While Christina Blizzard seems to have been unaware that Sid Ryan was re-elected as President of the Ontario Federation of Labour a few days prior to her article appearing, she certainly hits the nail on the head with regards to his ongoing posturing and shenanigans.
His preference for hogging the limelight, to the detriment of advancing union interests by maintaining good relations with those who make the laws, has put the Ontario labour movement back into the Dark Ages, as demonstrated by the objections of Ontario Nurses’ Association president Linda Haslam-Stroud and Ontario Provincial Service Employees’ Union President Warren (Smokey) Thomas, both quoted below.
As Sid’s ‘career’ as a radical draws to its conclusion, I am setting up a “Sid Ryan” category to honour what I view as his parasitical and destructive career in radical politics at the expense of the average working Joe.
At the foot of this post is a link to my Toronto Free Press article “CUPE Boss Eyes Pension Fund” published on December 14th, 1999.
You may find it illuminating.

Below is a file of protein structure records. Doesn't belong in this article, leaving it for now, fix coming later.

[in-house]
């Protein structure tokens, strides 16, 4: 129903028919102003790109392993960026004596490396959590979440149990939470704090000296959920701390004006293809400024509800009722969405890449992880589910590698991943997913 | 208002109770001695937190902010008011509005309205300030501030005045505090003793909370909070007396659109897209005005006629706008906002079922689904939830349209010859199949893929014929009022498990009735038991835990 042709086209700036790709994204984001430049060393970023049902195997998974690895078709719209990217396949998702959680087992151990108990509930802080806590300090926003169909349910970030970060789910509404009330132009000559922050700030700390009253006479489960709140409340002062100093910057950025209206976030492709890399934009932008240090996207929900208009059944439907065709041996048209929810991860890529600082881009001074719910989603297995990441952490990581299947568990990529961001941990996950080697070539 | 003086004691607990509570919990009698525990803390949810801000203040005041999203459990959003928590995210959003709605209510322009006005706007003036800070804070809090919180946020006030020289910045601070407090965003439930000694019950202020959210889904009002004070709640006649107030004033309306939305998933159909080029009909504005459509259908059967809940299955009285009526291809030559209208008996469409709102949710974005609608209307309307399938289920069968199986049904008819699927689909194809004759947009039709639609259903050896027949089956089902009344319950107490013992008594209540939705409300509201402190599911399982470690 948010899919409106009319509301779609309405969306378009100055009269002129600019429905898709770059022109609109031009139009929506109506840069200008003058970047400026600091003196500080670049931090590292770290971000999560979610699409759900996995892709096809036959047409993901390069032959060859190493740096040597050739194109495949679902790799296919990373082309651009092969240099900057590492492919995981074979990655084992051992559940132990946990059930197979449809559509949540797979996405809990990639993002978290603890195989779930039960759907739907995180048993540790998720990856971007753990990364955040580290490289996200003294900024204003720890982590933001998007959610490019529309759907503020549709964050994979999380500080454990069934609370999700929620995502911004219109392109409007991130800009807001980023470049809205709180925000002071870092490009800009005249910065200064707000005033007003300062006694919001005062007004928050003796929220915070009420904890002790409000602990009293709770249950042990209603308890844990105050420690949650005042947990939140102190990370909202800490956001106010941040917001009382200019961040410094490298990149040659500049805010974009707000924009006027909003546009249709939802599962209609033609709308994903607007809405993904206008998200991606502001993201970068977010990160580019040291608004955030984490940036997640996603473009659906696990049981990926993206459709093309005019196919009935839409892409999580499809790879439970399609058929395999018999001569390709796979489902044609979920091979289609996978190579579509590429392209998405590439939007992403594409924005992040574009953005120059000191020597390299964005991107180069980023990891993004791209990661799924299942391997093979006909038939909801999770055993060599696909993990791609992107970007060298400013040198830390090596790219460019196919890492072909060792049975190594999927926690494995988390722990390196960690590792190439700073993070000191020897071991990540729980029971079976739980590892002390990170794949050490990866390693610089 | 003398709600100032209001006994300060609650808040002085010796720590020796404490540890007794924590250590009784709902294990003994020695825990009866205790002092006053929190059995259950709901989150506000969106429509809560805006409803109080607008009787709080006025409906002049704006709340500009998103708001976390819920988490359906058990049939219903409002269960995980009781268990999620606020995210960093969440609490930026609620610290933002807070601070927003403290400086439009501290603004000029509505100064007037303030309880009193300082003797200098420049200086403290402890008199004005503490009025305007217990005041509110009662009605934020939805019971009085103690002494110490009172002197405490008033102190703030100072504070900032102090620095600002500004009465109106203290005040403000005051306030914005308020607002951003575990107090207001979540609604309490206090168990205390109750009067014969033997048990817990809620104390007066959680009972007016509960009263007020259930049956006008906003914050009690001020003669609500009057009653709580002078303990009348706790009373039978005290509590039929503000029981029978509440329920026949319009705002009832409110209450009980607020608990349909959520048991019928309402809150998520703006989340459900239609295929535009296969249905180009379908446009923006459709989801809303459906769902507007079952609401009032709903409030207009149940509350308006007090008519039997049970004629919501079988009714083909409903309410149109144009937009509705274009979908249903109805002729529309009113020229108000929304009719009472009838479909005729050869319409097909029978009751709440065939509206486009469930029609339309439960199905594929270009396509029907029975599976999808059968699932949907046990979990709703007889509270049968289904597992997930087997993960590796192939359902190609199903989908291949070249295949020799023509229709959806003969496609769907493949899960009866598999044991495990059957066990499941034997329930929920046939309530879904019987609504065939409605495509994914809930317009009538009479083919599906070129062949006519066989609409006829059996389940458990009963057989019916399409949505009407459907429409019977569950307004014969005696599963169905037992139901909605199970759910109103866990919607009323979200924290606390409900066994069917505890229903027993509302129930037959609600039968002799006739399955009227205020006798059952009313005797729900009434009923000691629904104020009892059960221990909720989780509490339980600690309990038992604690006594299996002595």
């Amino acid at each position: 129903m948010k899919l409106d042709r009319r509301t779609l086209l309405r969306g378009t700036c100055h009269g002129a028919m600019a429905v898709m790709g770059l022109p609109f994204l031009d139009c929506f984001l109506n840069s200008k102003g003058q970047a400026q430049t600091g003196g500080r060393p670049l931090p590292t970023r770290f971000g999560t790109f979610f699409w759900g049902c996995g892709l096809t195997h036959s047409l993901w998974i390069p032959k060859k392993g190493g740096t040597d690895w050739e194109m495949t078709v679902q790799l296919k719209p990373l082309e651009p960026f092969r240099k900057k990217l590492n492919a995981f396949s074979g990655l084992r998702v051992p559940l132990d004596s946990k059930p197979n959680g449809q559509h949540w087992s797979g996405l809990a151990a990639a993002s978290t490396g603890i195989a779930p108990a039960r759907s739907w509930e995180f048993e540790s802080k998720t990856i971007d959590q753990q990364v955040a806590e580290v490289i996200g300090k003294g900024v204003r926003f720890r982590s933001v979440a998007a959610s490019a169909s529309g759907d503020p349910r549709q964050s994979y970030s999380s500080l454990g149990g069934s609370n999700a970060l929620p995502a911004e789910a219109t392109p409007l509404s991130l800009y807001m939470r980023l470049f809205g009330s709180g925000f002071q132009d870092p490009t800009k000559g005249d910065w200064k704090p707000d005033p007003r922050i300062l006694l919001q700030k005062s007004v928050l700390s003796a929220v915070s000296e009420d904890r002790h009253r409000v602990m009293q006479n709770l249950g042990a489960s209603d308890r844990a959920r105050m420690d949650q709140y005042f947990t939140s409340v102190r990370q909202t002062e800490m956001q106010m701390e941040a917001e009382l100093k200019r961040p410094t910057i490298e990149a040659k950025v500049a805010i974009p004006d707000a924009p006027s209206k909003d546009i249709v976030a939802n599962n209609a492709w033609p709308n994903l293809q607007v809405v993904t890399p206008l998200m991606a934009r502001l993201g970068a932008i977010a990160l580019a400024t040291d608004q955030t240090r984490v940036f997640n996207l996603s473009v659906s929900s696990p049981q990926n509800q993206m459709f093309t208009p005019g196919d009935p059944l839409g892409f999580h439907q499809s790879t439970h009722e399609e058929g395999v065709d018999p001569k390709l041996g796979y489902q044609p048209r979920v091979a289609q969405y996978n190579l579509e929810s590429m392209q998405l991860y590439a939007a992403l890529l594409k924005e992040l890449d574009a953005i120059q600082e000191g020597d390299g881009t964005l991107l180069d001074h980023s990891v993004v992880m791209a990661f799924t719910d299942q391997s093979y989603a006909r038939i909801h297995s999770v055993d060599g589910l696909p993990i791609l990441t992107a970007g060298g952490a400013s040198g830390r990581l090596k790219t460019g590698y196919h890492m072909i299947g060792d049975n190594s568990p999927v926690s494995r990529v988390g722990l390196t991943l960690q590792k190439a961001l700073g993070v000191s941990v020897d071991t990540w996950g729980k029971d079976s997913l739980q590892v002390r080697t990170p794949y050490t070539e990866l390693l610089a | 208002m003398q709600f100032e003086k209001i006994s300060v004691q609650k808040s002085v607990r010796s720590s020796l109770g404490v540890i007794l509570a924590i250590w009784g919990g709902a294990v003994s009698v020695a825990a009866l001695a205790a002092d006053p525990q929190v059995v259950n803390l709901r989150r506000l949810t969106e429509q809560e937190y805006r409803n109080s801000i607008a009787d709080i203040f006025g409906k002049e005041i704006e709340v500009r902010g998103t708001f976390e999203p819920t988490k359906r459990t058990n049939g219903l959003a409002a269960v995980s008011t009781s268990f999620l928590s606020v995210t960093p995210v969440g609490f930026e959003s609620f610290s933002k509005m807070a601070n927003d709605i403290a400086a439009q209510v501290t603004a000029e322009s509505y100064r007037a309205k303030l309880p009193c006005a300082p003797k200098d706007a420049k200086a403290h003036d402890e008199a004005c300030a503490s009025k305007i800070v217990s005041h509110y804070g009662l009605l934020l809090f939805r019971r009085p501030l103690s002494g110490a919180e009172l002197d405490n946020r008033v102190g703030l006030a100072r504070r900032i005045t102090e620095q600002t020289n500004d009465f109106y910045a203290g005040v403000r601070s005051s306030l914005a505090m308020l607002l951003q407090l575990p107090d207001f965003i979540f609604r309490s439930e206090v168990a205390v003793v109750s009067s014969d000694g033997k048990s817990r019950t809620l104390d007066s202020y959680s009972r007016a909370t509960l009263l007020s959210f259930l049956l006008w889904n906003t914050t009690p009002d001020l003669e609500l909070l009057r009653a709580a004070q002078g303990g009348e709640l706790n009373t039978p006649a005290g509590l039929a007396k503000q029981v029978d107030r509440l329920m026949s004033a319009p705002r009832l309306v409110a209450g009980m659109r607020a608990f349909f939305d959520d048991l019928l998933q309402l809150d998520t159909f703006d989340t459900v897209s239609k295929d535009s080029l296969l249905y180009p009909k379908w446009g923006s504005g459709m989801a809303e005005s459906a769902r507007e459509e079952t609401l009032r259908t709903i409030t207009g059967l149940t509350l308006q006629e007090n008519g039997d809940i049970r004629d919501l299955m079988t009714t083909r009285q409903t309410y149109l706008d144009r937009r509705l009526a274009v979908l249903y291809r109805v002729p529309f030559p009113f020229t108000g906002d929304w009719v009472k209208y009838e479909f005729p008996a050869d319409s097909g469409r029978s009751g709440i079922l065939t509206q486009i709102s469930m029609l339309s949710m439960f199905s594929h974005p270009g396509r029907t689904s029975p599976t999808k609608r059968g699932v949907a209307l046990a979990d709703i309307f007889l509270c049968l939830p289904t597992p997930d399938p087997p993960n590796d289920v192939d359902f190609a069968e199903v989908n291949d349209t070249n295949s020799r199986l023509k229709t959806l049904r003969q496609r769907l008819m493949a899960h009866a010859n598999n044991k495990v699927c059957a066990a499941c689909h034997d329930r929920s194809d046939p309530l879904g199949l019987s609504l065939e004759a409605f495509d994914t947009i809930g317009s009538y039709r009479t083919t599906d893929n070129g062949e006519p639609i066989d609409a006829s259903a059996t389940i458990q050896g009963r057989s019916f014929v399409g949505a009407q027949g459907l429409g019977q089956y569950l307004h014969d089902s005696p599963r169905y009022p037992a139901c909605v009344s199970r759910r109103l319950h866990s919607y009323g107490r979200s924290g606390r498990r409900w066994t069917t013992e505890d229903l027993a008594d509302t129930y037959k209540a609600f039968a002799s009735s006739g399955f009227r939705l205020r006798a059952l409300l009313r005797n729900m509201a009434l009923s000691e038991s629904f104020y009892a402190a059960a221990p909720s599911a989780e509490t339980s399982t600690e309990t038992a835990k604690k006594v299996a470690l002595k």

Ryan alienating other unions
Christina Blizzard: Nov. 26th, 2011
TORONTO – There’s trouble in union paradise.
Sid Ryan, the controversial leader of the Ontario Federation of Labour (OFL) is under fire — from his own members.
Several large unions are withholding dues from the umbrella OFL organization, citing Ryan’s divisive leadership style and his confrontational tone.
The Ontario Nurses’ Association (ONA) has suspended its OFL membership and did not attend its recent convention.
“It’s not in our interests to have our name supporting his rhetoric,” ONA president Linda Haslam-Stroud told me last week.
“His leadership, his leadership philosophy and the direction he’s taking the Federation are not in keeping with ONA or our values,” she said.
In a recent incident, the firebrand union leader manhandled Sun News reporter Jacqui Delaney as she attempted to interview him about his actions at the Occupy Toronto demonstration.